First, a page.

One of the ways to transform into a better person in life is to humble yourself, share your knowledge and skills while at the same time learning from others. Remember we do not know everything be it at home, school or work. It makes sense after all why the world is so unique in its amazing diversity. To succeed we need to learn from each other. I believe if we are to be innovative, we need the right people to motivate us even if it means learning the hard way. Sandra Bullock once said “always choose people that are better than you. Always choose people that challenge you and are smarter than you. Always be the student.” SPENCER ROBINSON Suva

Traffic jams

When trying to get away from traffic jams and getting to Ratu Dovi Rd in Kinoya in Nasinu, what seems not to be in your view suddenly appears as traffic starts queuing for the reason of getting from a two-lane to a single lane. It’s just for a small distance until you get to the Nadera grounds, when things seem to be normal again. This stretch of road could be easily widened because of the space it has available, to fully change Ratu Dovi Rd to four lanes which should be already in the pipeline and hopefully footpaths and streetlights would be in the area. Tomasi Boginiso Nasinu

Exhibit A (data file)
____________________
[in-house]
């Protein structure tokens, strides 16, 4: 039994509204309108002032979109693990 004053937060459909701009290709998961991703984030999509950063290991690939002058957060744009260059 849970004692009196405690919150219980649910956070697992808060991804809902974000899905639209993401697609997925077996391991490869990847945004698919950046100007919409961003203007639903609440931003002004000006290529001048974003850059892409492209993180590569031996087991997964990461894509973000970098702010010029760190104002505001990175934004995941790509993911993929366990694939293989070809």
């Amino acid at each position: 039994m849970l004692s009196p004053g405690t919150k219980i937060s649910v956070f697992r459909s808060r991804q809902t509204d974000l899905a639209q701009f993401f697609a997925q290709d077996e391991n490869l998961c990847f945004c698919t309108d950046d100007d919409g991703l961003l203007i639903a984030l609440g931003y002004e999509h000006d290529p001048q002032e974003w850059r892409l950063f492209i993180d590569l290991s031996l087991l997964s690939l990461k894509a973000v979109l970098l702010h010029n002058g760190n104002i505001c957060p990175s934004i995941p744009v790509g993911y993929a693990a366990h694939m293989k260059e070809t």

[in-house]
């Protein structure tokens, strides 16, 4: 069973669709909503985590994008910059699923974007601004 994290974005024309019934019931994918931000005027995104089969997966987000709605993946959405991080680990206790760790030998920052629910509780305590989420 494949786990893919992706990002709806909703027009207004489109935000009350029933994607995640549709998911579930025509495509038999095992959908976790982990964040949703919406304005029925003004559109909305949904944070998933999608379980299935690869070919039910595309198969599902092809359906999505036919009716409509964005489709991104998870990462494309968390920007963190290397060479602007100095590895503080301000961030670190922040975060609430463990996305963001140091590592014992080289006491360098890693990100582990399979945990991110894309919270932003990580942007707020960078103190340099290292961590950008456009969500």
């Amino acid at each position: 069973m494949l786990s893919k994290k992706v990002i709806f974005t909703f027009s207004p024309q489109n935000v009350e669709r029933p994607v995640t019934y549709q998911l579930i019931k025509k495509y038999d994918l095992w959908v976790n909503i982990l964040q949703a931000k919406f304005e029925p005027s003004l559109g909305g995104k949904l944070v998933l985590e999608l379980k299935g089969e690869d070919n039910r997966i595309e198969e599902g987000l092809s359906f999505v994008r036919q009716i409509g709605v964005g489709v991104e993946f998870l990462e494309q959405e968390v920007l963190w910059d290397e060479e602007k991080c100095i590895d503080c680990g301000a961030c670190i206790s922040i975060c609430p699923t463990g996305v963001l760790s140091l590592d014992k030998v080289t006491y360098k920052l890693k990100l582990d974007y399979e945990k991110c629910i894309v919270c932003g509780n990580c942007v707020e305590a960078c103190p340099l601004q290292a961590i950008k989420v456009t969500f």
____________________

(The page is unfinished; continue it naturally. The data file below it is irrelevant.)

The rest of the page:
Grand Slam

AFTER singing praises for Warren Gatland as the Welsh rugby guru tasted his third Grand Slam, Wales rugby captain Alun Wyn Jones and his red brigade will now prepare for this year’s Southern tour and the RWC. Gatland, who will step down as Wales coach, would be satisfied with his third Grand Slam and how his boys beat favourites Ireland and England. Wales is in Fiji’s pool and alongside the Wallabies stand on our path for a top two finish in pool D and the Dragons form during the Six Nations should send an alarming signal that to beat them Fiji will need to prepare well. The likes of Liam Williams, George North, Jonathan Davies, Josh Adams, Gareth Anscombe, Gareth Davies, Josh Navidi, Adam Beard, Dan Biggar and Owen Watkins stood out and showed exceptional skills. These players are on a very good run and are expected to carry on this ruthless form up to Japan. Wales success should motivate McKee to select only the best who can deliver a sensational performance and like the 2007 side, and knock Wales out of the RWC. I congratulate Warren Gatland and his troops for winning their third Grand Slam in style! RAJNESH ISHWAR LINGAM, Nadawa, Nasinu

Potential terrorist

IF the alleged perpetrator of the Christchurch mass murder Brenton Tarrant had “a string of far right views” extremist white nationalist views, how come he was not on the radar of the Australian or New Zealand state security agencies? RAJEND NAIDU
Sydney, Australia

Serious situation